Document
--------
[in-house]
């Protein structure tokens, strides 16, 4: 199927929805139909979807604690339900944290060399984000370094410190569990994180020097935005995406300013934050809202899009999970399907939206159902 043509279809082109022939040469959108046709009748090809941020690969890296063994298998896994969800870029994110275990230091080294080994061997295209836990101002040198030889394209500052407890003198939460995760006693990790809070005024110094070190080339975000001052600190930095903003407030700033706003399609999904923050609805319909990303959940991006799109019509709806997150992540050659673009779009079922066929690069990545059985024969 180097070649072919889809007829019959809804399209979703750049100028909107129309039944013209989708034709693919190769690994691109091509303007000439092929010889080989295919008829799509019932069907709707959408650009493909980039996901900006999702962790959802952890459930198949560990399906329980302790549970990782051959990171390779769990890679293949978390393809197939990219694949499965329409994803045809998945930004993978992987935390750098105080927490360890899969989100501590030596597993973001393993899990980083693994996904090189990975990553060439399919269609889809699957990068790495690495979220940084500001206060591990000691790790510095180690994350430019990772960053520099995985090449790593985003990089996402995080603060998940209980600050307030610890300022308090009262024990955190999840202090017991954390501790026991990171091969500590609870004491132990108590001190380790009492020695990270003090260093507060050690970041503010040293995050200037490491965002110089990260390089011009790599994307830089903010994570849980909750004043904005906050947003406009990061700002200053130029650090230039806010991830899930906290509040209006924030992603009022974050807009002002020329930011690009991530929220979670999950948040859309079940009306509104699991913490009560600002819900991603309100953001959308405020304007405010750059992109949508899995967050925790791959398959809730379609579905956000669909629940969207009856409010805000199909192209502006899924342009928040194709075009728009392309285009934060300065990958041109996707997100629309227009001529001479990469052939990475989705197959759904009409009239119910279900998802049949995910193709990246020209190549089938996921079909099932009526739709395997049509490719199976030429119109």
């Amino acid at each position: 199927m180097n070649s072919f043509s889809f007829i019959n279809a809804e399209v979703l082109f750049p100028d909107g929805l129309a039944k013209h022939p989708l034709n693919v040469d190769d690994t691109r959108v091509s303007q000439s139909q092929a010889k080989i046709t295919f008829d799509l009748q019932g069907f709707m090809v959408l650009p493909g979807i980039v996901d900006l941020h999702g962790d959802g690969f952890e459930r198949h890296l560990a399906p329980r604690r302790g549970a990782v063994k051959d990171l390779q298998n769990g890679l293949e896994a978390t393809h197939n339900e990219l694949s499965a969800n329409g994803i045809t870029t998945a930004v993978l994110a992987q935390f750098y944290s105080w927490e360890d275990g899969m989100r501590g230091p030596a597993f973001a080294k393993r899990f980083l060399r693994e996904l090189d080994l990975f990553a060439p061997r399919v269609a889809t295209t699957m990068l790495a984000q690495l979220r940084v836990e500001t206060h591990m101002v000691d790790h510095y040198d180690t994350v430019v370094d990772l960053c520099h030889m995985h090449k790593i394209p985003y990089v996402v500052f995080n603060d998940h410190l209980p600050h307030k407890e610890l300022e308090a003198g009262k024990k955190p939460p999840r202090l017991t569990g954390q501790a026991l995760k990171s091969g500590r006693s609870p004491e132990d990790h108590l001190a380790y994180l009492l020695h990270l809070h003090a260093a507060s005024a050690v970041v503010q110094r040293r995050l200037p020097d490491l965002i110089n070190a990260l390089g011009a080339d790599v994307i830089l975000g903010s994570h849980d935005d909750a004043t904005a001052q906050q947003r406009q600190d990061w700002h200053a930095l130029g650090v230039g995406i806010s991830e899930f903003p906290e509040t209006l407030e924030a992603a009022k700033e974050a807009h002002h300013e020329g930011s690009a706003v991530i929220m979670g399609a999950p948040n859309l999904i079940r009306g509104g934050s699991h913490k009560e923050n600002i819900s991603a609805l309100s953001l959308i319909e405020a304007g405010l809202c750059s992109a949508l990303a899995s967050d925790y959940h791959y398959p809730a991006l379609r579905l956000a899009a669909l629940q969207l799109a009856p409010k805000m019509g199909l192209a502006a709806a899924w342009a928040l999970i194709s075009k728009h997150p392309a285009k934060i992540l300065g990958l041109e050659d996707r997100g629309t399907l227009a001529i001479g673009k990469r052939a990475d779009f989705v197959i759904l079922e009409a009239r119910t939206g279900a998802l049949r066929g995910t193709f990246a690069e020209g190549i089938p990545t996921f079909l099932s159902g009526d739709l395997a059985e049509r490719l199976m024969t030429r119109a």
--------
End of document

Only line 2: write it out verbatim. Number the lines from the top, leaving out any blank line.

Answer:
């Protein structure tokens, strides 16, 4: 199927929805139909979807604690339900944290060399984000370094410190569990994180020097935005995406300013934050809202899009999970399907939206159902 043509279809082109022939040469959108046709009748090809941020690969890296063994298998896994969800870029994110275990230091080294080994061997295209836990101002040198030889394209500052407890003198939460995760006693990790809070005024110094070190080339975000001052600190930095903003407030700033706003399609999904923050609805319909990303959940991006799109019509709806997150992540050659673009779009079922066929690069990545059985024969 180097070649072919889809007829019959809804399209979703750049100028909107129309039944013209989708034709693919190769690994691109091509303007000439092929010889080989295919008829799509019932069907709707959408650009493909980039996901900006999702962790959802952890459930198949560990399906329980302790549970990782051959990171390779769990890679293949978390393809197939990219694949499965329409994803045809998945930004993978992987935390750098105080927490360890899969989100501590030596597993973001393993899990980083693994996904090189990975990553060439399919269609889809699957990068790495690495979220940084500001206060591990000691790790510095180690994350430019990772960053520099995985090449790593985003990089996402995080603060998940209980600050307030610890300022308090009262024990955190999840202090017991954390501790026991990171091969500590609870004491132990108590001190380790009492020695990270003090260093507060050690970041503010040293995050200037490491965002110089990260390089011009790599994307830089903010994570849980909750004043904005906050947003406009990061700002200053130029650090230039806010991830899930906290509040209006924030992603009022974050807009002002020329930011690009991530929220979670999950948040859309079940009306509104699991913490009560600002819900991603309100953001959308405020304007405010750059992109949508899995967050925790791959398959809730379609579905956000669909629940969207009856409010805000199909192209502006899924342009928040194709075009728009392309285009934060300065990958041109996707997100629309227009001529001479990469052939990475989705197959759904009409009239119910279900998802049949995910193709990246020209190549089938996921079909099932009526739709395997049509490719199976030429119109």